Sunday, October 08, 2006


Holy Cow! Ann Morris has written more than 100 picture books for children! I met Ann at a workshop for teachers at the Guggenheim Museum and instantly wanted to get to know her. Ann graciously welcomed a visit from me in her lovely apartment in the upper west side of Manhattan. There, she shared the path that led to her rich and rewarding career as a children’s book author.

Originally a teacher of young children and a teacher of teachers, Ann went on to a 13-year stint at Scholastic as the head of the early childhood department. In that position, she oversaw the production of the magazine Let’s Find Out, various sound filmstrips, and other audio-visual materials. When Ann decided that she wanted to develop her own educational materials, she sold her book ideas quickly. She met Ken Heyman, Margaret Mead’s photographer, and initiated collaboration with him on some of her books. Currently, much of Ann's work is done with Peter Linenthal, whom she calls "a talented artist,photographer, sculptor and creative partner in all ways."

In books such as Bread, Bread, Bread and Shoes, Shoes, Shoes, you can see that Anne is the master of taking a single concept and depicting it, through words and photographs, across a multitude of cultures around the globe. Young people get to see similarities and differences in a visual way. In the back of the concept books, Ann tells where each picture was taken.

The global nature of Ann’s books is fed by her life-long love of travel. Indeed, Ann will testify to the high number of adventures connected to the making of her books. She travels to do research, to interview people. She travels with different photographers.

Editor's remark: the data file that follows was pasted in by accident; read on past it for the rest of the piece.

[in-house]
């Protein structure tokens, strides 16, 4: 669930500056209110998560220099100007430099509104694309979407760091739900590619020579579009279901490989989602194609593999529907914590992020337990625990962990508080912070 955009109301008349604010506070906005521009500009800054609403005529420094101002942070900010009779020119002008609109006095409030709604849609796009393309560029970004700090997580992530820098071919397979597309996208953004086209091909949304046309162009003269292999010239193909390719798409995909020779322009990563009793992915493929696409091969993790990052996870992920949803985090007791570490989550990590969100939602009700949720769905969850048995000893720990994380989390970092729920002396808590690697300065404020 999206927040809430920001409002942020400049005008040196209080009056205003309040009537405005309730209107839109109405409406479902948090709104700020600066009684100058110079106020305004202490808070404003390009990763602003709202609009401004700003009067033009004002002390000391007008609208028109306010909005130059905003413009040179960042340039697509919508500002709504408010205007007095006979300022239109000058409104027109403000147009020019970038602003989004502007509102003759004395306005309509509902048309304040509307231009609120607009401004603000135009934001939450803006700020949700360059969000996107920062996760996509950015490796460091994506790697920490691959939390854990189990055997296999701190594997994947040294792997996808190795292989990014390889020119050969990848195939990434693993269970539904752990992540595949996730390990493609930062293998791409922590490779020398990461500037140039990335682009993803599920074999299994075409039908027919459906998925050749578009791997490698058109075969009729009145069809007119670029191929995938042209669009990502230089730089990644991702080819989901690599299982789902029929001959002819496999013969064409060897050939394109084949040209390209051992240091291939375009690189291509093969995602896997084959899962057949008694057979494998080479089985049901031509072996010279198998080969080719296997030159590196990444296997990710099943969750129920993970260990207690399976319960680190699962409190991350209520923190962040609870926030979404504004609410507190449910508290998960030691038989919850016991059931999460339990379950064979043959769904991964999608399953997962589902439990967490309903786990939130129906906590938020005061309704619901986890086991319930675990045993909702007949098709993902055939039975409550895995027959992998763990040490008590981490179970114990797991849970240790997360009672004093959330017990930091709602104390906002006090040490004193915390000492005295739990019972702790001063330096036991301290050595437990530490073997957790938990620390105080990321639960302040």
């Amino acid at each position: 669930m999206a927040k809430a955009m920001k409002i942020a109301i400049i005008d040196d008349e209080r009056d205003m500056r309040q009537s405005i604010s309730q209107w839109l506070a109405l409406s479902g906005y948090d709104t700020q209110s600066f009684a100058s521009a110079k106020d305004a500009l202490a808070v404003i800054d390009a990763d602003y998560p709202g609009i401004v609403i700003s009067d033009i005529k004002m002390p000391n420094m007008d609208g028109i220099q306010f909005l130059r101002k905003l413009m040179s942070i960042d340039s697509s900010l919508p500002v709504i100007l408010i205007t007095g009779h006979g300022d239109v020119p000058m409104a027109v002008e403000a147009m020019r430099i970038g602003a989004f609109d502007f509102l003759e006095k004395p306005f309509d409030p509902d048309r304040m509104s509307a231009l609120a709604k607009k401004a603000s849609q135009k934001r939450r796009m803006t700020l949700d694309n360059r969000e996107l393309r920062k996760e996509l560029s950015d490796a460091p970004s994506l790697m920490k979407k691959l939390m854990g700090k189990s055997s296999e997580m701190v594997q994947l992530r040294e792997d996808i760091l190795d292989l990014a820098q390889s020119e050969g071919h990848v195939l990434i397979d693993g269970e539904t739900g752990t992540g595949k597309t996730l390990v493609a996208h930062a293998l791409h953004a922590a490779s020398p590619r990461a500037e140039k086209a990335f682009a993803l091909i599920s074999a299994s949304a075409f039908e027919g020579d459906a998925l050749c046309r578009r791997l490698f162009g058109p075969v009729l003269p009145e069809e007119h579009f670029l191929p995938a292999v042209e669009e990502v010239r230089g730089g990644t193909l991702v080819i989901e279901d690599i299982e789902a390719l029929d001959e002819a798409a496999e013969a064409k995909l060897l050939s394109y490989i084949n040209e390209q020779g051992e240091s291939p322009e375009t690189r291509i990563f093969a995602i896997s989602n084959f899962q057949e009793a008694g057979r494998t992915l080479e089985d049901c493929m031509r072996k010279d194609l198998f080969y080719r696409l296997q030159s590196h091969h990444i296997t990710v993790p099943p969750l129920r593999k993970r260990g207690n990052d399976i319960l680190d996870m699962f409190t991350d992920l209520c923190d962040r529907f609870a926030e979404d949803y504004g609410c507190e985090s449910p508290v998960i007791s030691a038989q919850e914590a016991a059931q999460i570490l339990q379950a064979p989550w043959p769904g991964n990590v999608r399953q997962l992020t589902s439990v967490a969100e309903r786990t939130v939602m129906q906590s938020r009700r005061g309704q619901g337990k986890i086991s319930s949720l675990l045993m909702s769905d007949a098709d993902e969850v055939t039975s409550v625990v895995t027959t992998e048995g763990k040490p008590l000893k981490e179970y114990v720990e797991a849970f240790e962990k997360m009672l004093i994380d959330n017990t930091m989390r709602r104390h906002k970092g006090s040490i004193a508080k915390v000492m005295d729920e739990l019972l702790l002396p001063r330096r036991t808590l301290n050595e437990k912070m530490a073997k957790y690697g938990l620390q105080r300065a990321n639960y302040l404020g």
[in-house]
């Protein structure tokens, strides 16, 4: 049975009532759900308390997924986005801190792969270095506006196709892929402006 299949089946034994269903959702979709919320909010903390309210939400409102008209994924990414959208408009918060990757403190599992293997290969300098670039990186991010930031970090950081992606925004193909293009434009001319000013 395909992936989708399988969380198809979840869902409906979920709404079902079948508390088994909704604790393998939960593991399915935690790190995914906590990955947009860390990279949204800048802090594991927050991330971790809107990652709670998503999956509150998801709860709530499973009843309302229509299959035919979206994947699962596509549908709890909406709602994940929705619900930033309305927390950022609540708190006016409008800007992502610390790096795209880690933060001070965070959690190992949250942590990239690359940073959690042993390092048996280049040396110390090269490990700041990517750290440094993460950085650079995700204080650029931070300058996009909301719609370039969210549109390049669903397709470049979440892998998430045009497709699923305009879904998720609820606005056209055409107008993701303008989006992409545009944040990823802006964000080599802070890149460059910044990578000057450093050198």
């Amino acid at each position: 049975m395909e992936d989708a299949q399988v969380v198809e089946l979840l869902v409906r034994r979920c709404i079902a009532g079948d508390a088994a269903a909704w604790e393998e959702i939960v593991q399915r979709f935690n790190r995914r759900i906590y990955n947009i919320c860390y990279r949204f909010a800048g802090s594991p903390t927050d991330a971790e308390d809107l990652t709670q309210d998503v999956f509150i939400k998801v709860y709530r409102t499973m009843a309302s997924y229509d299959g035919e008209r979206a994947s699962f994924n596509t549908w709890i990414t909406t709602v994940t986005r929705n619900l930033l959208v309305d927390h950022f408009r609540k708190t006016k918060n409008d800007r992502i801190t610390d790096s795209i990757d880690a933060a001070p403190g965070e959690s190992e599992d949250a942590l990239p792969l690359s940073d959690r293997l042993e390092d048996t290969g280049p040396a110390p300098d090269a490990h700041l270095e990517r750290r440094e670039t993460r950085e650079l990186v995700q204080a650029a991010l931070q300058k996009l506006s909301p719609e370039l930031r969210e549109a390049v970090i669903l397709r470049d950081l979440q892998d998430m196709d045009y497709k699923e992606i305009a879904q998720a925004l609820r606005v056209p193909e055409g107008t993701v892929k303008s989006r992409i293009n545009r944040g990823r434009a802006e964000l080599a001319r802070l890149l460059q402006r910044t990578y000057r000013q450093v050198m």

Currently, Ann volunteers for Learning Leaders in their Authors Read-a-Loud program. She visits various school classrooms to share her books and book-making processes with young people. She also conducts multicultural grandparent/parent/child book-making workshops which tie in with her series What Was It Like, Grandma? This collection includes books that look at the lives of grandmothers of seven different heritages: Latina, Arab, Chinese, African, Native American, British and Jewish.

One thing I admire and respect about Ann is how she keeps her life big and interesting through her genuine love for people and curiosity about the world around her. Her office bulletin board is full of photographs of the people she’s met and kept in touch with; her home is full of keepsakes from her travels. Being in her apartment feels like being in a smaller, more intimate version of a museum.

Ann Morris is a woman with a thousand stories to tell. Fortunately for us, she continues to tell them through her beautiful, well-crafted books.

If you’d like to know more about Ann and her work, you can visit her website at
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